The parasitic wasp Tetrastichus planipennisi is one of three species released to attack the emerald ash borer. Miamians were involved in recent releases on the property of a local landowner.
The parasitic wasp Tetrastichus planipennisi is one of three species released to attack the emerald ash borer. Miamians were involved in recent releases on the property of a local landowner. Photo: Photo courtesy of USDA Agricultural Research Service

Miamians help local landowner in the fight against emerald ash borer

They are working with a program that uses Asian wasps

By Kristal Humphrey, university news and communications

Alisha Singleton and Steve Sullivan are assessing an ash tree and writing information

Alisha Singleton, master’s student in Project Dragonfly, and Steve Sullivan, director of the Hefner Museum, help with a USDA parasitoid release program. (Photo courtesy of Steve Sullivan)

Miamians are helping with a program that hopes to greatly reduce the number of emerald ash borer beetles, which have killed hundreds of millions of ash trees in North America since its detection in 2002.

The biological control program involves releasing Asian wasps — parasitoids — on ash trees.

The most recent release was at the tree farm that John (Miami ’75, master’s ’77) and Bobbi (Miami ’81) Kinne own in Oxford Township. Steve Sullivan, director of the Hefner Museum of Natural History at Miami University, was in charge of the wasp release. He had help from Alisha Singleton (Miami ’03), a graduate student in Project Dragonfly which is an education reform initiative housed at Miami.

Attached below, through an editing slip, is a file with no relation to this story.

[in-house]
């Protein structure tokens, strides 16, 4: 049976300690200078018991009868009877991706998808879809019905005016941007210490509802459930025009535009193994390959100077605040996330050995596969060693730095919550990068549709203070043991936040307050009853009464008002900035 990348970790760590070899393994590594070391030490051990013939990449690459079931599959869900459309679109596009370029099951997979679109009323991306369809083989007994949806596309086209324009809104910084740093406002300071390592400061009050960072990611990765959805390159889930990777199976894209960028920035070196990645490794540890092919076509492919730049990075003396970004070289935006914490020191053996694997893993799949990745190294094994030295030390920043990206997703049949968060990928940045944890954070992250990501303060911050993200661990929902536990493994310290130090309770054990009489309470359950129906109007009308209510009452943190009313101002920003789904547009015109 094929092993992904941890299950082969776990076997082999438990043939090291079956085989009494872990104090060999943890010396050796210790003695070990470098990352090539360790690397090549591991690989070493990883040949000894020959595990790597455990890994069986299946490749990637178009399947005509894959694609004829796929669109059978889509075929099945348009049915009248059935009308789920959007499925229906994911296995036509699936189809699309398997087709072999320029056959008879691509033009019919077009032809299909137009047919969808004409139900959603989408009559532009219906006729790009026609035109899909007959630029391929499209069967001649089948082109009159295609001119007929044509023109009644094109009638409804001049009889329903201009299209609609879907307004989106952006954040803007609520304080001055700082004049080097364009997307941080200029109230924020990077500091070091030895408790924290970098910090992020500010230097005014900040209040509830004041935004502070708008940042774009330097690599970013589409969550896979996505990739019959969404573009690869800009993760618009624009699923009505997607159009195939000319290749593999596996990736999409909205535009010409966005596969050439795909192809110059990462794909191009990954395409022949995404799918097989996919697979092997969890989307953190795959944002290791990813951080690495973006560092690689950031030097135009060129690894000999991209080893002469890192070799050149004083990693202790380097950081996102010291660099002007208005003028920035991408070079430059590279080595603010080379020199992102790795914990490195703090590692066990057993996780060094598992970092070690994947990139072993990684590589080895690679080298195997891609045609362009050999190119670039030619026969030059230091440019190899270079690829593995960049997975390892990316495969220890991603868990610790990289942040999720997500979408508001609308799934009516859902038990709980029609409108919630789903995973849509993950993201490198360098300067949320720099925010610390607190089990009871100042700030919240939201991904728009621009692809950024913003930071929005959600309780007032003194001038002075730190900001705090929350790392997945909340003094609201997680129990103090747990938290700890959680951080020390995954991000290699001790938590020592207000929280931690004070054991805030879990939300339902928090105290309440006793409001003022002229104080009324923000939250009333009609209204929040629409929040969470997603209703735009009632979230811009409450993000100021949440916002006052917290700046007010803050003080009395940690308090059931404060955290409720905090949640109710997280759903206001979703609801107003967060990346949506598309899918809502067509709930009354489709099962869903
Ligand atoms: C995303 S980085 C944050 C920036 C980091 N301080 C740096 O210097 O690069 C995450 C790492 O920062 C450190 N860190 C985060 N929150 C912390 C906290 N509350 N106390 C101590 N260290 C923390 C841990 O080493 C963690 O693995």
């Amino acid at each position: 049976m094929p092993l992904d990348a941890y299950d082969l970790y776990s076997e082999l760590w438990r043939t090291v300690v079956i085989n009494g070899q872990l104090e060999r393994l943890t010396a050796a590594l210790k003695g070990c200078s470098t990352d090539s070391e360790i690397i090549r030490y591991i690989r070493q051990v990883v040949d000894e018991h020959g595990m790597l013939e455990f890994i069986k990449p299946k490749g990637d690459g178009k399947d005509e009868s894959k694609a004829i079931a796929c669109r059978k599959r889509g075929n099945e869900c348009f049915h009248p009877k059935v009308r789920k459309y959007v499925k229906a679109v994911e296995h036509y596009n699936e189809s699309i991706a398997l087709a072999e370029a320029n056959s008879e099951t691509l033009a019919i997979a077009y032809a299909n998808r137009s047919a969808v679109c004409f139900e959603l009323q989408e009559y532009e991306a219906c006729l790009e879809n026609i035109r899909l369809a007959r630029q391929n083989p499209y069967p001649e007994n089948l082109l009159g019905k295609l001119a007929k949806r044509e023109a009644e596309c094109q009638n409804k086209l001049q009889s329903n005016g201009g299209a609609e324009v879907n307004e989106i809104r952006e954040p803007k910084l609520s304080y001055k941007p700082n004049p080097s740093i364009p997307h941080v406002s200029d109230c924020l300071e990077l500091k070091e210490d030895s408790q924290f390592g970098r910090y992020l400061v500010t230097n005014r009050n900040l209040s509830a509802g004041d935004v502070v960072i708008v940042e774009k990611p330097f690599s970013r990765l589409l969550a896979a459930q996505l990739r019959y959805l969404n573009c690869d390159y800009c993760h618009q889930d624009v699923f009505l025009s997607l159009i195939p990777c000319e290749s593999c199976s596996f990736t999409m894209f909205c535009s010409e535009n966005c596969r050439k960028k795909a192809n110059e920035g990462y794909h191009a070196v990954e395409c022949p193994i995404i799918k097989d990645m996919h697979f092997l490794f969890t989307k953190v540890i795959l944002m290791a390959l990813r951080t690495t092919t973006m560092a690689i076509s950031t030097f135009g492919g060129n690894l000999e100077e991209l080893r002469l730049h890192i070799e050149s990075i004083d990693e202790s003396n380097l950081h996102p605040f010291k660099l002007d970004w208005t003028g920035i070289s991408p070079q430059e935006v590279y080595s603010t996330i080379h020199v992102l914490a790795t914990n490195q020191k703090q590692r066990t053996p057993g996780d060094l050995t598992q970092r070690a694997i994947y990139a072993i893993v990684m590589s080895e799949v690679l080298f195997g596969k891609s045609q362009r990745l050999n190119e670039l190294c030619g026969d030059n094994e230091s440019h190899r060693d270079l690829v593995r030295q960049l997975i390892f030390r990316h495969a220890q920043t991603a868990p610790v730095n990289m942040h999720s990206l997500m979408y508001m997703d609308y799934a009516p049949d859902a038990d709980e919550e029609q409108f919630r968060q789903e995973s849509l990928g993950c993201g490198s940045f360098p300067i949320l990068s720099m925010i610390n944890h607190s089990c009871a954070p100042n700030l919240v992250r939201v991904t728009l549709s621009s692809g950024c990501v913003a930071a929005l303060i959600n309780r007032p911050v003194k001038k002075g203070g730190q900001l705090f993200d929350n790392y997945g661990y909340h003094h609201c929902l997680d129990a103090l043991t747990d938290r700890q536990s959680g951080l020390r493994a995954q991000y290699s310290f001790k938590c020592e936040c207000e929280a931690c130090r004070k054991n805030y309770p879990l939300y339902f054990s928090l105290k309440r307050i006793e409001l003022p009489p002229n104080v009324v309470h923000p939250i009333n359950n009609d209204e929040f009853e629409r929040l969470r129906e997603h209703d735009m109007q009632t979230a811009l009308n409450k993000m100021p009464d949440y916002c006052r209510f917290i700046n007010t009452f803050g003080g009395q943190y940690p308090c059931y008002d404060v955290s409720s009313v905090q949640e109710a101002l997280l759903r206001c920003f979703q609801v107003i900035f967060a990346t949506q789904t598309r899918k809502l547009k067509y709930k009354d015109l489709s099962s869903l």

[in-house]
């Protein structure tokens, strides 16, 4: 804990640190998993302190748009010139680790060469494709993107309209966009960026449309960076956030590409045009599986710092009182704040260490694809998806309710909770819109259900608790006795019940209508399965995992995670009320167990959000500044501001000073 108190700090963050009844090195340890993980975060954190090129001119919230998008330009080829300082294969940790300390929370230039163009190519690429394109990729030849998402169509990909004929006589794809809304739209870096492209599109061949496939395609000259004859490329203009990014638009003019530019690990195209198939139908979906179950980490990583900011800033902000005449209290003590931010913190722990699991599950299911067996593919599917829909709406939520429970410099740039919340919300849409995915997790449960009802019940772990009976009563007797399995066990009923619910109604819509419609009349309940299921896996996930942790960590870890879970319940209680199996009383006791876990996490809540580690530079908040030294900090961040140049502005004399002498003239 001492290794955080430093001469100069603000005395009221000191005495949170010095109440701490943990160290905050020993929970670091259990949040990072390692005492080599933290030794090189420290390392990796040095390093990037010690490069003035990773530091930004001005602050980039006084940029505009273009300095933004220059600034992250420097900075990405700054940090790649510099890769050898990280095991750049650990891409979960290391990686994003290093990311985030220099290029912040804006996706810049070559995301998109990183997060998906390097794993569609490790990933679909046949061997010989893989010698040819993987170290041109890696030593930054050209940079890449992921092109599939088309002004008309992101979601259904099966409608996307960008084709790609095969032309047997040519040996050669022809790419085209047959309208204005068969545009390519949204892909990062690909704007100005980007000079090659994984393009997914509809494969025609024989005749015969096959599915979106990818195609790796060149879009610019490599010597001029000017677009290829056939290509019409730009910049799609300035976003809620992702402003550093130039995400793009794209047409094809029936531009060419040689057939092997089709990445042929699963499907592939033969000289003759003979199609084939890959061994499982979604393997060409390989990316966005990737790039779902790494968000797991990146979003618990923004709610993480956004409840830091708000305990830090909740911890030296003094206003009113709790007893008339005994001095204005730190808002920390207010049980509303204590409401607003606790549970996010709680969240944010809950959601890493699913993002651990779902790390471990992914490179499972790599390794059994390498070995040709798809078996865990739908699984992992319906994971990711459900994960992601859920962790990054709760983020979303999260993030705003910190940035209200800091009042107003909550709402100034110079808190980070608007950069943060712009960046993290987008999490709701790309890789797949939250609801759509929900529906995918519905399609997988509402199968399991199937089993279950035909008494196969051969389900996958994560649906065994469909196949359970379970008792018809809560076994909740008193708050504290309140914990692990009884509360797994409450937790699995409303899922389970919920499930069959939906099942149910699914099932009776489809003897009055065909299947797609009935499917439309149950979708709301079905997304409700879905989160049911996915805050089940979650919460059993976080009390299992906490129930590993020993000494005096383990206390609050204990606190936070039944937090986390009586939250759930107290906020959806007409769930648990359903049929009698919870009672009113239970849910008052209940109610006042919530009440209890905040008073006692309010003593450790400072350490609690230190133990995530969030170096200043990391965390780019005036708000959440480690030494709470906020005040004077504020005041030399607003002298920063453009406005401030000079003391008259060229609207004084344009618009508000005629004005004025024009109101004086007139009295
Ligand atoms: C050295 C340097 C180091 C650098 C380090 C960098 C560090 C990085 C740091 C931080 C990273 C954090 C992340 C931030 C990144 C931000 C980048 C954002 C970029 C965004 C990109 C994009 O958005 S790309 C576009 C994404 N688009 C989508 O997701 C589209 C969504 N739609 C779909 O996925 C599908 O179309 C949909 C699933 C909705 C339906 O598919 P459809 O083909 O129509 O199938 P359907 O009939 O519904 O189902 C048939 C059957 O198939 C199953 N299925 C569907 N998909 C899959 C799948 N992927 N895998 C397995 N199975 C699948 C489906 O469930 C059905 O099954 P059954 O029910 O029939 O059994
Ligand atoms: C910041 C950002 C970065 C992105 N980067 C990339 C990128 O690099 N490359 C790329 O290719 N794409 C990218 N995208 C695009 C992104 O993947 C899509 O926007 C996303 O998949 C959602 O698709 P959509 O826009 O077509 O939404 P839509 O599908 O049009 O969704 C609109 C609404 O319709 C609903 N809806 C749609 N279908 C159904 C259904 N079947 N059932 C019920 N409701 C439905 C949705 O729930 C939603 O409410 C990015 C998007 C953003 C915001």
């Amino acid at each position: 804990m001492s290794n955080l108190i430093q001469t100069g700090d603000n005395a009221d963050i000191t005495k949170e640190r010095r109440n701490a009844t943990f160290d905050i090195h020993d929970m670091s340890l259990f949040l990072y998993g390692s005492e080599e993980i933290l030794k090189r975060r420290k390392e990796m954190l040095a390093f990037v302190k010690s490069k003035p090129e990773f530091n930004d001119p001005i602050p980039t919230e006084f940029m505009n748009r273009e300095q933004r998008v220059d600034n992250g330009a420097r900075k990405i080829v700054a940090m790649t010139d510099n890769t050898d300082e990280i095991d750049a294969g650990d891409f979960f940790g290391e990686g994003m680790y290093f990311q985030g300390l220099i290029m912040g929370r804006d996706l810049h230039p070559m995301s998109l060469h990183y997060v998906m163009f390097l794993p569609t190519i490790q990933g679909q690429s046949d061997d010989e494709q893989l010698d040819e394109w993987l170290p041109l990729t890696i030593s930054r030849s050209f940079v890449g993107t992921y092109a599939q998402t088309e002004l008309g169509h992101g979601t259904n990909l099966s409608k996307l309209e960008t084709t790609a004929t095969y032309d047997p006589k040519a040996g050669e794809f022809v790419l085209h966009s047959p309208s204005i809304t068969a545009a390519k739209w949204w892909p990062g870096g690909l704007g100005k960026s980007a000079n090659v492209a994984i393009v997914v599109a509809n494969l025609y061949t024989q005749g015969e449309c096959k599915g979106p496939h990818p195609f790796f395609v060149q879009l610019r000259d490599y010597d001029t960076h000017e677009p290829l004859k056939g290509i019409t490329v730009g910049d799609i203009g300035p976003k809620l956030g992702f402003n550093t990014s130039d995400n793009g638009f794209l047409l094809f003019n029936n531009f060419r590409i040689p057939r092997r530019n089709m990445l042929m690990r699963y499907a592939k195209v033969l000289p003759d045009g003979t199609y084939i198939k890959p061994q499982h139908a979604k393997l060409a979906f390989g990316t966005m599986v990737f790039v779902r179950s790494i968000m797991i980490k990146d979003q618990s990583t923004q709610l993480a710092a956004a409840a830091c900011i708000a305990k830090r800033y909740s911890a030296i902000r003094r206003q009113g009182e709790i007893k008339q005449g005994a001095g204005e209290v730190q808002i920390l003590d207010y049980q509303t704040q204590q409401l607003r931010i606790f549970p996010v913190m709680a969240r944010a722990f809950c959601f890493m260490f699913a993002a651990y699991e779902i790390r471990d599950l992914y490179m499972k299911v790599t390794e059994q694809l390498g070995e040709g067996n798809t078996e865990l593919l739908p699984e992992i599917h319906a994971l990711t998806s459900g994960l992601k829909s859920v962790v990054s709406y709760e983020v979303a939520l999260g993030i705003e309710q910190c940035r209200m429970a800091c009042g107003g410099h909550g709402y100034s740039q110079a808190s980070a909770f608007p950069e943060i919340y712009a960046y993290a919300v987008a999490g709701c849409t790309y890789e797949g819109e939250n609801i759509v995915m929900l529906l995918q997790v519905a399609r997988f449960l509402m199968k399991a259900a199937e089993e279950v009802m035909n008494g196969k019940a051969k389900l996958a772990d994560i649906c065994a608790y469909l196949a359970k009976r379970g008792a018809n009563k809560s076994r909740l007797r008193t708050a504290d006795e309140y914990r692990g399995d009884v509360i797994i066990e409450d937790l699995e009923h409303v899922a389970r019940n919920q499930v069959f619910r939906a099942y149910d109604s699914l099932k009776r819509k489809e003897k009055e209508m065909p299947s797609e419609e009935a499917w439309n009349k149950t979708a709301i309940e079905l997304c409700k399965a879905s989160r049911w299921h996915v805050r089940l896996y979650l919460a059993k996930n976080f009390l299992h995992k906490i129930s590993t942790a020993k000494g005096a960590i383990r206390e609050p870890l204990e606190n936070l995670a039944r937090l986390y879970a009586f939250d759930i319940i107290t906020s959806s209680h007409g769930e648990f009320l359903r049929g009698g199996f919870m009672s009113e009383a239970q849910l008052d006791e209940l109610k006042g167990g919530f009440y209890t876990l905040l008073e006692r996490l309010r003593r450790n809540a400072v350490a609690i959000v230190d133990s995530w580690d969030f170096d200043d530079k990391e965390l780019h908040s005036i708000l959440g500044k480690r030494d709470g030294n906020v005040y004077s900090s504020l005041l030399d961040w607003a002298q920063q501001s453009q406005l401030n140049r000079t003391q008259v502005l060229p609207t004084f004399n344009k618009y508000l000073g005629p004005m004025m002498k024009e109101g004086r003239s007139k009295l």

Stingless wasps

Because people are hearing about murder hornets in the news, Sullivan wants to make sure they know these wasps are not of any danger to humans or pets.

“Most wasps, especially parasitoid wasps, are tiny, microscopic invertebrates that have stingers but almost invariably cannot sting humans,” he said. “This is because the stinger is modified into an ovipositor, a tube for laying eggs within other invertebrate— in this case in the larvae of the emerald ash borer.”

The parasitoid wasps being released— the largest one being about the size of a typical mosquito — are produced and supplied by the U.S. Department of Agriculture (USDA) Emerald Ash Borer Parasitoid Rearing Facility in Brighton, Michigan.

In order for the Animal and Plant Health Inspection Service (APHIS) — an agency of the USDA — to approve the Kinne property for the program, there had to be an active emerald ash borer invasion in progress and a substantial number of healthy ash trees.